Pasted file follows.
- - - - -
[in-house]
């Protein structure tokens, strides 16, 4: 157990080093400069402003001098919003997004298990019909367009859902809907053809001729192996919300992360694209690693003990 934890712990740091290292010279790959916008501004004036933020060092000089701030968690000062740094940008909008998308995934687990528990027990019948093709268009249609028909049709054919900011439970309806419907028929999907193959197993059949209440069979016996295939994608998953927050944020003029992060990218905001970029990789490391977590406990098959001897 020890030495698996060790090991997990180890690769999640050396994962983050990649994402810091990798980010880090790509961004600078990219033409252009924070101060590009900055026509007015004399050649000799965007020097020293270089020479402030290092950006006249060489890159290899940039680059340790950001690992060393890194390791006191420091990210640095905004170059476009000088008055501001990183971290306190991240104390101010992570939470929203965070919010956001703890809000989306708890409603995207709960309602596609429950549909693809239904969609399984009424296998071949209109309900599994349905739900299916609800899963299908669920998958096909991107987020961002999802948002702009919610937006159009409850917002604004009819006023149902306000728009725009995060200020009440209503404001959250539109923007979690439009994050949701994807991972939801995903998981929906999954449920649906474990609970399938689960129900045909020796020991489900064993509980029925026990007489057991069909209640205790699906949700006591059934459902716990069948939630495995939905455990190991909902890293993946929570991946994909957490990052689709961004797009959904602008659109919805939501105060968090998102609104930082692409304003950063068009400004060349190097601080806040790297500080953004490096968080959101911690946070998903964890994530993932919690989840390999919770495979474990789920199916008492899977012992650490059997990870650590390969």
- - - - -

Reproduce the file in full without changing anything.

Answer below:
[in-house]
């Protein structure tokens, strides 16, 4: 157990080093400069402003001098919003997004298990019909367009859902809907053809001729192996919300992360694209690693003990 934890712990740091290292010279790959916008501004004036933020060092000089701030968690000062740094940008909008998308995934687990528990027990019948093709268009249609028909049709054919900011439970309806419907028929999907193959197993059949209440069979016996295939994608998953927050944020003029992060990218905001970029990789490391977590406990098959001897 020890030495698996060790090991997990180890690769999640050396994962983050990649994402810091990798980010880090790509961004600078990219033409252009924070101060590009900055026509007015004399050649000799965007020097020293270089020479402030290092950006006249060489890159290899940039680059340790950001690992060393890194390791006191420091990210640095905004170059476009000088008055501001990183971290306190991240104390101010992570939470929203965070919010956001703890809000989306708890409603995207709960309602596609429950549909693809239904969609399984009424296998071949209109309900599994349905739900299916609800899963299908669920998958096909991107987020961002999802948002702009919610937006159009409850917002604004009819006023149902306000728009725009995060200020009440209503404001959250539109923007979690439009994050949701994807991972939801995903998981929906999954449920649906474990609970399938689960129900045909020796020991489900064993509980029925026990007489057991069909209640205790699906949700006591059934459902716990069948939630495995939905455990190991909902890293993946929570991946994909957490990052689709961004797009959904602008659109919805939501105060968090998102609104930082692409304003950063068009400004060349190097601080806040790297500080953004490096968080959101911690946070998903964890994530993932919690989840390999919770495979474990789920199916008492899977012992650490059997990870650590390969």